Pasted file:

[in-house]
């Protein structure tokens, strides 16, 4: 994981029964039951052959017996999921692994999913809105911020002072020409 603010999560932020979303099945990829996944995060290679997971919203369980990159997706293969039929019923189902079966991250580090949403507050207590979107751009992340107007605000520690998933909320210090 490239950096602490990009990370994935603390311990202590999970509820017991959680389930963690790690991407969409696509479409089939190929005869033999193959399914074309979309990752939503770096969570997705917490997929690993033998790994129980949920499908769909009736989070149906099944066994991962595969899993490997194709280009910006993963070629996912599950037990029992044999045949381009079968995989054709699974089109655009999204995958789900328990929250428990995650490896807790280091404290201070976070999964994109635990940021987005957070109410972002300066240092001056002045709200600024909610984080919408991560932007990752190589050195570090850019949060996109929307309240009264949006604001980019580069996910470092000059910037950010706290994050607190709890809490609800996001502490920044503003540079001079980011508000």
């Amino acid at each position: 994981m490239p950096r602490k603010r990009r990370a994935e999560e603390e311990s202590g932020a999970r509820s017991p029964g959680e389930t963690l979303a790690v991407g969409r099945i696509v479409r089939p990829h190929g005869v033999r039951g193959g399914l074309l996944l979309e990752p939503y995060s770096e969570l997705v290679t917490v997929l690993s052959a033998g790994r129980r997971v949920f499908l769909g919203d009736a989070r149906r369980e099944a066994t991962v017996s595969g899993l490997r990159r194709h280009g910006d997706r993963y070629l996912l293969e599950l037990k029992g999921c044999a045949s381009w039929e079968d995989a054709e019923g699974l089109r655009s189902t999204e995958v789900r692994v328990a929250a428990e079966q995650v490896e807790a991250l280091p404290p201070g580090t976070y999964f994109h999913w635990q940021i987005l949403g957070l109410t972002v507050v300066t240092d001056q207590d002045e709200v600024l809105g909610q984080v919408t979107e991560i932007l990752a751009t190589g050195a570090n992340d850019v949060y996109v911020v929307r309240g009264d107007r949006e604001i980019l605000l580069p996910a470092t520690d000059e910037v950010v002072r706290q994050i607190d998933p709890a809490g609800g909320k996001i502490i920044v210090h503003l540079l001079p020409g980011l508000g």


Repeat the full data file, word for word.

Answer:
[in-house]
């Protein structure tokens, strides 16, 4: 994981029964039951052959017996999921692994999913809105911020002072020409 603010999560932020979303099945990829996944995060290679997971919203369980990159997706293969039929019923189902079966991250580090949403507050207590979107751009992340107007605000520690998933909320210090 490239950096602490990009990370994935603390311990202590999970509820017991959680389930963690790690991407969409696509479409089939190929005869033999193959399914074309979309990752939503770096969570997705917490997929690993033998790994129980949920499908769909009736989070149906099944066994991962595969899993490997194709280009910006993963070629996912599950037990029992044999045949381009079968995989054709699974089109655009999204995958789900328990929250428990995650490896807790280091404290201070976070999964994109635990940021987005957070109410972002300066240092001056002045709200600024909610984080919408991560932007990752190589050195570090850019949060996109929307309240009264949006604001980019580069996910470092000059910037950010706290994050607190709890809490609800996001502490920044503003540079001079980011508000």
């Amino acid at each position: 994981m490239p950096r602490k603010r990009r990370a994935e999560e603390e311990s202590g932020a999970r509820s017991p029964g959680e389930t963690l979303a790690v991407g969409r099945i696509v479409r089939p990829h190929g005869v033999r039951g193959g399914l074309l996944l979309e990752p939503y995060s770096e969570l997705v290679t917490v997929l690993s052959a033998g790994r129980r997971v949920f499908l769909g919203d009736a989070r149906r369980e099944a066994t991962v017996s595969g899993l490997r990159r194709h280009g910006d997706r993963y070629l996912l293969e599950l037990k029992g999921c044999a045949s381009w039929e079968d995989a054709e019923g699974l089109r655009s189902t999204e995958v789900r692994v328990a929250a428990e079966q995650v490896e807790a991250l280091p404290p201070g580090t976070y999964f994109h999913w635990q940021i987005l949403g957070l109410t972002v507050v300066t240092d001056q207590d002045e709200v600024l809105g909610q984080v919408t979107e991560i932007l990752a751009t190589g050195a570090n992340d850019v949060y996109v911020v929307r309240g009264d107007r949006e604001i980019l605000l580069p996910a470092t520690d000059e910037v950010v002072r706290q994050i607190d998933p709890a809490g609800g909320k996001i502490i920044v210090h503003l540079l001079p020409g980011l508000g």